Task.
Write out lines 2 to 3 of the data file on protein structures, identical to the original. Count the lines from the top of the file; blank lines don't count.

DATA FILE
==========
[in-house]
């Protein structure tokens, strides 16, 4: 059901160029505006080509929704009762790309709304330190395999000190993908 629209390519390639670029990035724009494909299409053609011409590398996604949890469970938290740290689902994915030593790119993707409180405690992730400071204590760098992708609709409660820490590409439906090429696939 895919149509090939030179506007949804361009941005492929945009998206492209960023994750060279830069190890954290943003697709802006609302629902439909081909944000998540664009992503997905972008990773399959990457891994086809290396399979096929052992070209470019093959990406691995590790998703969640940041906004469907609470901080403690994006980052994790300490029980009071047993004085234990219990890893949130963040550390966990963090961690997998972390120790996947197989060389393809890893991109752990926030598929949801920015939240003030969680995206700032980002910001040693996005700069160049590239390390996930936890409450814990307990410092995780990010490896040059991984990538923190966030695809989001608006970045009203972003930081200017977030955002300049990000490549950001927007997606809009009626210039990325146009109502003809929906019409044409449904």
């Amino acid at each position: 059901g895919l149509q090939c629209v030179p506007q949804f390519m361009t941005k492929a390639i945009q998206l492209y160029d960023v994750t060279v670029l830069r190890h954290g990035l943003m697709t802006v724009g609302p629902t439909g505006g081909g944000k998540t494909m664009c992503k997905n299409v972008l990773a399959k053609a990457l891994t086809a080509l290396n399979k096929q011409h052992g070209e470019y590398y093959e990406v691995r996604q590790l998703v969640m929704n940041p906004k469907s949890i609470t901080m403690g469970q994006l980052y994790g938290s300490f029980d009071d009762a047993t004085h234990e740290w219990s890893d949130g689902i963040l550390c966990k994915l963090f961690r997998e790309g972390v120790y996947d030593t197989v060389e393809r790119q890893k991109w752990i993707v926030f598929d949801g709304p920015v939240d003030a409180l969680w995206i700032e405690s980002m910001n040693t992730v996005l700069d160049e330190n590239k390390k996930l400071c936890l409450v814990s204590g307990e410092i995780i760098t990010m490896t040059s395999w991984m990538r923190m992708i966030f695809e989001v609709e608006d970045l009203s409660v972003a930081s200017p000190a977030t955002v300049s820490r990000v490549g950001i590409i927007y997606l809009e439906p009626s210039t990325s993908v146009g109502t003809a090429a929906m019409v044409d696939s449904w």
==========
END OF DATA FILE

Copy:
């Protein structure tokens, strides 16, 4: 059901160029505006080509929704009762790309709304330190395999000190993908 629209390519390639670029990035724009494909299409053609011409590398996604949890469970938290740290689902994915030593790119993707409180405690992730400071204590760098992708609709409660820490590409439906090429696939 895919149509090939030179506007949804361009941005492929945009998206492209960023994750060279830069190890954290943003697709802006609302629902439909081909944000998540664009992503997905972008990773399959990457891994086809290396399979096929052992070209470019093959990406691995590790998703969640940041906004469907609470901080403690994006980052994790300490029980009071047993004085234990219990890893949130963040550390966990963090961690997998972390120790996947197989060389393809890893991109752990926030598929949801920015939240003030969680995206700032980002910001040693996005700069160049590239390390996930936890409450814990307990410092995780990010490896040059991984990538923190966030695809989001608006970045009203972003930081200017977030955002300049990000490549950001927007997606809009009626210039990325146009109502003809929906019409044409449904």
């Amino acid at each position: 059901g895919l149509q090939c629209v030179p506007q949804f390519m361009t941005k492929a390639i945009q998206l492209y160029d960023v994750t060279v670029l830069r190890h954290g990035l943003m697709t802006v724009g609302p629902t439909g505006g081909g944000k998540t494909m664009c992503k997905n299409v972008l990773a399959k053609a990457l891994t086809a080509l290396n399979k096929q011409h052992g070209e470019y590398y093959e990406v691995r996604q590790l998703v969640m929704n940041p906004k469907s949890i609470t901080m403690g469970q994006l980052y994790g938290s300490f029980d009071d009762a047993t004085h234990e740290w219990s890893d949130g689902i963040l550390c966990k994915l963090f961690r997998e790309g972390v120790y996947d030593t197989v060389e393809r790119q890893k991109w752990i993707v926030f598929d949801g709304p920015v939240d003030a409180l969680w995206i700032e405690s980002m910001n040693t992730v996005l700069d160049e330190n590239k390390k996930l400071c936890l409450v814990s204590g307990e410092i995780i760098t990010m490896t040059s395999w991984m990538r923190m992708i966030f695809e989001v609709e608006d970045l009203s409660v972003a930081s200017p000190a977030t955002v300049s820490r990000v490549g950001i590409i927007y997606l809009e439906p009626s210039t990325s993908v146009g109502t003809a090429a929906m019409v044409d696939s449904w």